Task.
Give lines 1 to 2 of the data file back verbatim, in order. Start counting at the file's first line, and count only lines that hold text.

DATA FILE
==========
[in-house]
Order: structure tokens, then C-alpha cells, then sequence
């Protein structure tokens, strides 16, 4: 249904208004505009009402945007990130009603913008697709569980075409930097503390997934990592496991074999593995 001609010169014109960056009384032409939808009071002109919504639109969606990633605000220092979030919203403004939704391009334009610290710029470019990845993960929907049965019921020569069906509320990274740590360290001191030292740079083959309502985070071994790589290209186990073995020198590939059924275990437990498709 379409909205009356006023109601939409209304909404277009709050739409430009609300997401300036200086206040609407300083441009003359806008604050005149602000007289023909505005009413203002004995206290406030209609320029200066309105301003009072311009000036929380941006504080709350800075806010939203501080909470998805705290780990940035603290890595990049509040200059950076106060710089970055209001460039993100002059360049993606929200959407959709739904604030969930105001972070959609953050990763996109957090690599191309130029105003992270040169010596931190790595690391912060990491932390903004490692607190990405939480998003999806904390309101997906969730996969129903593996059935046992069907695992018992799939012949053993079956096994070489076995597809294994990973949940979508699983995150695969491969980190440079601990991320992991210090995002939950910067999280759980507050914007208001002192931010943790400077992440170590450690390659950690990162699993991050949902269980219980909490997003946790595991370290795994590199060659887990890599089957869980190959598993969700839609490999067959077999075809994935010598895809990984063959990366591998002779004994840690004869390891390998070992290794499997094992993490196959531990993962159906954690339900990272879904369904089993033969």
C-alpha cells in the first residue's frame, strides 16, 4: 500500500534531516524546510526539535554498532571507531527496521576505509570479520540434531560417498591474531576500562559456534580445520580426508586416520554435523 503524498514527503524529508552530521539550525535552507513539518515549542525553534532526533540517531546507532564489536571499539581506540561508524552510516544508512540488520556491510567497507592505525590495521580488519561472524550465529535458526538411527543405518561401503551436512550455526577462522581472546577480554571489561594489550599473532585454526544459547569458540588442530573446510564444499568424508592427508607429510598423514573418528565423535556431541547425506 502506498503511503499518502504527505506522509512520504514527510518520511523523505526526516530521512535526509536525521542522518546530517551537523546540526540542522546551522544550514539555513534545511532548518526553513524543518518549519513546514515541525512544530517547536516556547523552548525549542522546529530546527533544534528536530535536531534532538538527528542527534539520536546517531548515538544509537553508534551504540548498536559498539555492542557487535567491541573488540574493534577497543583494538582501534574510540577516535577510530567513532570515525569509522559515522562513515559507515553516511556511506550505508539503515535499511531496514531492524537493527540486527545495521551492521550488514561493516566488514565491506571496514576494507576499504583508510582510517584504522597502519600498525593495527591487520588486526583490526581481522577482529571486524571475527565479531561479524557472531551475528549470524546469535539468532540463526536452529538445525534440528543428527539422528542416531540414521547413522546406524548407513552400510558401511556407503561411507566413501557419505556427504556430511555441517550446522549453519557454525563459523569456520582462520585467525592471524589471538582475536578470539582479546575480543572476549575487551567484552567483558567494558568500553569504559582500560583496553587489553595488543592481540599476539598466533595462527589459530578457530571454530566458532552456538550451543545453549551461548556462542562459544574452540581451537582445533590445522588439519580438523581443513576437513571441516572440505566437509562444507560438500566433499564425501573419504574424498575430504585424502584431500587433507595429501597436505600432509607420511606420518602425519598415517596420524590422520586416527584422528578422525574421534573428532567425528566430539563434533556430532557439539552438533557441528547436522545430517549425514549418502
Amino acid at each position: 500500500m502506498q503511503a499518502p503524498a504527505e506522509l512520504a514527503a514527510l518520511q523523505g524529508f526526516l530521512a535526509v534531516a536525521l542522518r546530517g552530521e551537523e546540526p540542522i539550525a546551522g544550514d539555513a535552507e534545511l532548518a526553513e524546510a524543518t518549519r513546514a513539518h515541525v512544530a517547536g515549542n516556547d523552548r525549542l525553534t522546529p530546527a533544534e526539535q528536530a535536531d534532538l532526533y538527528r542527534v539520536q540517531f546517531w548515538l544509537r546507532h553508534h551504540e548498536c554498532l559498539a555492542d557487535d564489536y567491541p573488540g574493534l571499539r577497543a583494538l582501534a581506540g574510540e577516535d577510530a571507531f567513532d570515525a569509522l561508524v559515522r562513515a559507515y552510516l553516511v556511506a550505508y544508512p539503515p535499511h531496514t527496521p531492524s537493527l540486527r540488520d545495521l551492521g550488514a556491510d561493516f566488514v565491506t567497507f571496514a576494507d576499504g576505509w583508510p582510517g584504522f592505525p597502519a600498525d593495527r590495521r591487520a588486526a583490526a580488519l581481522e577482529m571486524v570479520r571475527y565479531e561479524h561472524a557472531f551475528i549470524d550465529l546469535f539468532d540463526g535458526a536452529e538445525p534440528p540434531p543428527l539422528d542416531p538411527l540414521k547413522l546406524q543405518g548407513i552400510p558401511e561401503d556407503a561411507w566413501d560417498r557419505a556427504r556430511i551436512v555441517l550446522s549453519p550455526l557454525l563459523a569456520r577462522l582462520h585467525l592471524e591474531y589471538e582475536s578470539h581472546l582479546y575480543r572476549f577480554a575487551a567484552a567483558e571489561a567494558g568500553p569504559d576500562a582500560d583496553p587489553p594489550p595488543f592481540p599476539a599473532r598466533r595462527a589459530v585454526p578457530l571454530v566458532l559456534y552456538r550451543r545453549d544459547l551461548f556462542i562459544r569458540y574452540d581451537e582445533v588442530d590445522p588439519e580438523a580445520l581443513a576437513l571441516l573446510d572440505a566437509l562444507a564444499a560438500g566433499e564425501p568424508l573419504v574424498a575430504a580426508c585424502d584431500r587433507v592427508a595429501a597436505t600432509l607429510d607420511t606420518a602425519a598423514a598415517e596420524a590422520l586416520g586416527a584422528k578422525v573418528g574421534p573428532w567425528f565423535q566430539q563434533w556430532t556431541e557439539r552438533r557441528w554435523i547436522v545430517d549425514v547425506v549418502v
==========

[in-house]
Order: structure tokens, then C-alpha cells, then sequence